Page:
Corey's Wisconsin Tavern League series documents an unpretentious local culture.
While there's always a place for art shows with clever themes - like the Madison Museum of Contemporary Art's show last year on evil - I'm a sucker for big, unruly, grab-bag shows that spin off in many directions.
MMoCA's Wisconsin Triennial, its periodic showcase of the best contemporary art being made in Wisconsin, is one of those rewarding mishmashes. Encompassing nearly all media - painting, photography, sculpture, video, ceramics and more - the show pulls together 42 individual artists and two artistic teams from places all across the state.
While there are some links between pieces, like an interest in self-portraiture, the pieces are allowed to exist on their own terms, rather than being shoehorned into a theme.
New features this year include a cell phone tour that allows you to listen to audio clips of artists describing their own work and an exhibition website at mmocatri.org that incorporates a blog, video clips and more.
This 12th version of the Triennial seems a touch heavier on video than in years past, with four pieces ranging from confrontational to meditative. Bruce Charlesworth's Love Disorder, confined in a special red-and-black room of its own, presents the viewer with an enormous face - the Milwaukee artist's own, uncomfortably close up - projected on a screen about 12 feet high.
Sensors in the room gauge your position, and the face reacts accordingly. Far away, it's coy and inviting: "Come closer" and "You can ask me anything," it says. But overstep your bounds and you'll hear a frantic "Get away! That's too close." As you back off, the face becomes apologetic, even a little pleading.
Love Disorder is darkly funny, and viewers get a kick out of seeing how the mercurial, blue-eyed man will react to their next move. It's an interesting exploration into the visual and verbal cues we process, and how we define the crossing of a social or psychological boundary.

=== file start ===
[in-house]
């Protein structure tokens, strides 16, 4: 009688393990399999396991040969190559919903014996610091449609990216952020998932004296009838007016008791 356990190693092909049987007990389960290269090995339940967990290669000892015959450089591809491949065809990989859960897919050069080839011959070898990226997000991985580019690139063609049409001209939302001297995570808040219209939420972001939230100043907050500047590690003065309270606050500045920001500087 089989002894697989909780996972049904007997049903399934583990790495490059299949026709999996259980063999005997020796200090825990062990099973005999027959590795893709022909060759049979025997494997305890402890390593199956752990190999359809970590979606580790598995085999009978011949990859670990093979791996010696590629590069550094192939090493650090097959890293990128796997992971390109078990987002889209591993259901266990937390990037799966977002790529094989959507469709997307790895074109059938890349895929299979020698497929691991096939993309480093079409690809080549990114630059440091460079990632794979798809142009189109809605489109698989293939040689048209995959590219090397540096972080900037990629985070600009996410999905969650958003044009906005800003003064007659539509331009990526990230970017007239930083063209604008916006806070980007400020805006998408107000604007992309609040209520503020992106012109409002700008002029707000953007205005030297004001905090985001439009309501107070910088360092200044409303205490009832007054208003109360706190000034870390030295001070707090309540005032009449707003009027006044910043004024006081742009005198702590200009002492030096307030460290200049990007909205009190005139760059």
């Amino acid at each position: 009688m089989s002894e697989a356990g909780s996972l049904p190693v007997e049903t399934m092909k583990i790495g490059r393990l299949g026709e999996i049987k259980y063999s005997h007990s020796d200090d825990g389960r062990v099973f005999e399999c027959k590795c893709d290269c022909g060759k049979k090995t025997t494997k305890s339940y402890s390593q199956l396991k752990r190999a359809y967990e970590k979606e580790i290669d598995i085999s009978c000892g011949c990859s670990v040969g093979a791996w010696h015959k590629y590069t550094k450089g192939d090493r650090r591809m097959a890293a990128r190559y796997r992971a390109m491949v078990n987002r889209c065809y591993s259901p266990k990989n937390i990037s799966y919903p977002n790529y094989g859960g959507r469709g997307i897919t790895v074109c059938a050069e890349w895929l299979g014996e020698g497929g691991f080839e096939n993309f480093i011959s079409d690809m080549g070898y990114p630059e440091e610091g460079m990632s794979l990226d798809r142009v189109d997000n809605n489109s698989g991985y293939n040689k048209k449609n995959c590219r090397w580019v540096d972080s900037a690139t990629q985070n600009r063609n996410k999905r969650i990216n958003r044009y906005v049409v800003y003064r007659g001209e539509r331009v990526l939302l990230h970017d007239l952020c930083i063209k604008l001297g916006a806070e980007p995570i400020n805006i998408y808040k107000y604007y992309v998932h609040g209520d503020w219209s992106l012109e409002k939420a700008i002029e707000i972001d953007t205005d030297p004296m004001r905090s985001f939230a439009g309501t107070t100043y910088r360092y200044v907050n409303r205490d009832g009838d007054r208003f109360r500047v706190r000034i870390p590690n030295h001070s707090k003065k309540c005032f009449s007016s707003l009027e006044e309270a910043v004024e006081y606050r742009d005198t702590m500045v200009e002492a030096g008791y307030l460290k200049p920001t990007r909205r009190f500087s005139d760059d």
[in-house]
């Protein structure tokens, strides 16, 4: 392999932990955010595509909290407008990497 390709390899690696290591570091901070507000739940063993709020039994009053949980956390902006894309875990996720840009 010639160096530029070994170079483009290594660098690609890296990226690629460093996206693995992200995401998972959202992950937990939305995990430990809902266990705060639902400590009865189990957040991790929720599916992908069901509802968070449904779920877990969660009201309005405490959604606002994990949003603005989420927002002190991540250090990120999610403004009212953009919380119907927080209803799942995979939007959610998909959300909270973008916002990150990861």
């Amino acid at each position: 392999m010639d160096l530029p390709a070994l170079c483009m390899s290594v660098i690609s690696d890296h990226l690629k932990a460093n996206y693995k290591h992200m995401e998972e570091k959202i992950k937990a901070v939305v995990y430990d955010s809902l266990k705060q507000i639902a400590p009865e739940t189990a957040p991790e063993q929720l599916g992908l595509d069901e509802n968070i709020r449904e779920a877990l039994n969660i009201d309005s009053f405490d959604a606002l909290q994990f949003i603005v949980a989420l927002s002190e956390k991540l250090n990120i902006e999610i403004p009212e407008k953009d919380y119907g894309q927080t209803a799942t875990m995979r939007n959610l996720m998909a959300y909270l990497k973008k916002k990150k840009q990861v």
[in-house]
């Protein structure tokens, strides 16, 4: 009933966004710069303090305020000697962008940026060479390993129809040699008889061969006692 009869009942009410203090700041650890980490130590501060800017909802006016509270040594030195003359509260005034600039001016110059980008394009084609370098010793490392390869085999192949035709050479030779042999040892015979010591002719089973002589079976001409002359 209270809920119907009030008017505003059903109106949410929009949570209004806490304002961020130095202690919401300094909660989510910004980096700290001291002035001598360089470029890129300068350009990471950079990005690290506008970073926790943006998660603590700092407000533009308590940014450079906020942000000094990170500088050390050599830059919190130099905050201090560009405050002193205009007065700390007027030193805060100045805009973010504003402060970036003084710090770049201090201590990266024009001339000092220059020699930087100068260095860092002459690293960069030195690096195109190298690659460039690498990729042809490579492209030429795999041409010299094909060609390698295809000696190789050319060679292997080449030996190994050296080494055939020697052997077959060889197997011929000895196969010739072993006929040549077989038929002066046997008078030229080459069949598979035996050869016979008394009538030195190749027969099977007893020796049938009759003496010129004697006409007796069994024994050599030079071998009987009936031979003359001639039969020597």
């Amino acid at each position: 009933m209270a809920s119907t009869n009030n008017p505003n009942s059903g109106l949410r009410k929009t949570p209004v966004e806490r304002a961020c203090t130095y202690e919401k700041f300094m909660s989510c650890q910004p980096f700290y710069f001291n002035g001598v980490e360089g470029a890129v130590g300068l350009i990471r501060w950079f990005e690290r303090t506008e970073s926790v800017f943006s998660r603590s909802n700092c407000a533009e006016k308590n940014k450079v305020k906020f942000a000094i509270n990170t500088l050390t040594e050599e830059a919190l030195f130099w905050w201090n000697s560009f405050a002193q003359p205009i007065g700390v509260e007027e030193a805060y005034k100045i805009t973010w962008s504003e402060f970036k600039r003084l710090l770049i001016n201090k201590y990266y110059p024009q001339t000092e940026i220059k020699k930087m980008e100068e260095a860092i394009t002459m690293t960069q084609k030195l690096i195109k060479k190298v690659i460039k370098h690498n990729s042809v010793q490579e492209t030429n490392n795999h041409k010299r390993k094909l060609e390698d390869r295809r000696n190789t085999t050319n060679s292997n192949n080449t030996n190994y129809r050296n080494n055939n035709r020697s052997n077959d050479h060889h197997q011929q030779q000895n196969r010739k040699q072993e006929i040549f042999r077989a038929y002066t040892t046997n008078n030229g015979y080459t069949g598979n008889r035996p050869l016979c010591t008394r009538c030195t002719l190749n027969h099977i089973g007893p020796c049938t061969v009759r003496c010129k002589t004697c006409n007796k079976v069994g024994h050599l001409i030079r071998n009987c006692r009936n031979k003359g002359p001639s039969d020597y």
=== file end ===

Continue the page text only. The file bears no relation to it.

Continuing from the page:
If Charlesworth's Love Disorder is literally in your face, the videos of Kitty Huffman and Chele Isaac are alluring in their engagement with the natural world.
Huffman, of Lyndon Station, shows herself in a snowy woodland setting, lying (seemingly nude) on the ground. Deer wander and eventually run through the scene. There's something poetic and weirdly compelling about the lone human figure in this wintry scene, and Huffman considers it a self-portrait.
Madison's Chele Isaac works with water rather than woods in her video installation There Is No Fixing the Drift, which is in the museum's dedicated New Media Gallery. Onscreen images of crashing waves tie in with an aquarium (with more footage of waves at its bottom) and a mysterious figure in a 19th-century-style dress.
In the realm of photography, Hudson's Carl Corey stands out (see sidebar) with large-format color photos of classic Wisconsin taverns. I also liked Sarah Pearl Detweiler's humorous photos, in which the Green Bay artist and her husband adopt various personae (titles like Self-Portraits as Douche Bags give you a sense of where she's headed with this).
Melissa Cooke of Madison is represented by large-scale graphite drawings in which she shows herself at close range in poses that conjure ambiguous, tense narratives (such as It's All Over Your Face, from the series You Know Me Better Than I Know Myself).
With her head turned up and to the side, eyeing us warily, Cooke looks cornered, a bit grimy, but also defiant and resolute. She combines excellent technical skill with an uncanny ability to evoke a storyline.
Sofia Arnold of Viroqua captivates with faux-nave paintings on dark backgrounds that are filled with fantastical creatures and figures. Oshkosh's Tom Berenz paints buildings in collapse, but in a way that is strangely, compellingly neutral. Plenty of blank space in Berenz's oil paintings, combined with a restricted palette in shades like tan, gray and an odd mauve, make us look at these ruined modern buildings in a new way.
Vanishing Point, a 20-foot-high piece by the team known as Actualsize Artworks (Gail Simpson/b> and Aris Georgiades of Stoughton), works well in MMoCA's glass prow. It's part ladder, part optical illusion: The higher you go, the closer together the rungs get, and the sides of the ladder narrow in.
Above the ladder, a lamp with a single exposed bulb sways in a circular motion. The effect - which you can check out from the various landings on MMoCA's glass staircase - is a little dizzying.
Pieces that didn't work as well for me include Milwaukee artist Marc Tasman's Polaroid project, in which he took a daily self-portrait for exactly 10 years and one day. It reminded me too much of the ubiquitous YouTube video in which a young man took a photo of himself every day for six years and then created a five-minute video in which the years fly by. That video has now been viewed over 15 million times and was started only 6 months after Tasman's project, presumably independently.
Tasman's work is, in some ways, very prescient. When he began his low-tech self-portraits in 1999, we weren't yet inundated with people's photos of themselves on Facebook and Flickr. But given the current climate, it feels like it needs an extra twist to make it truly singular.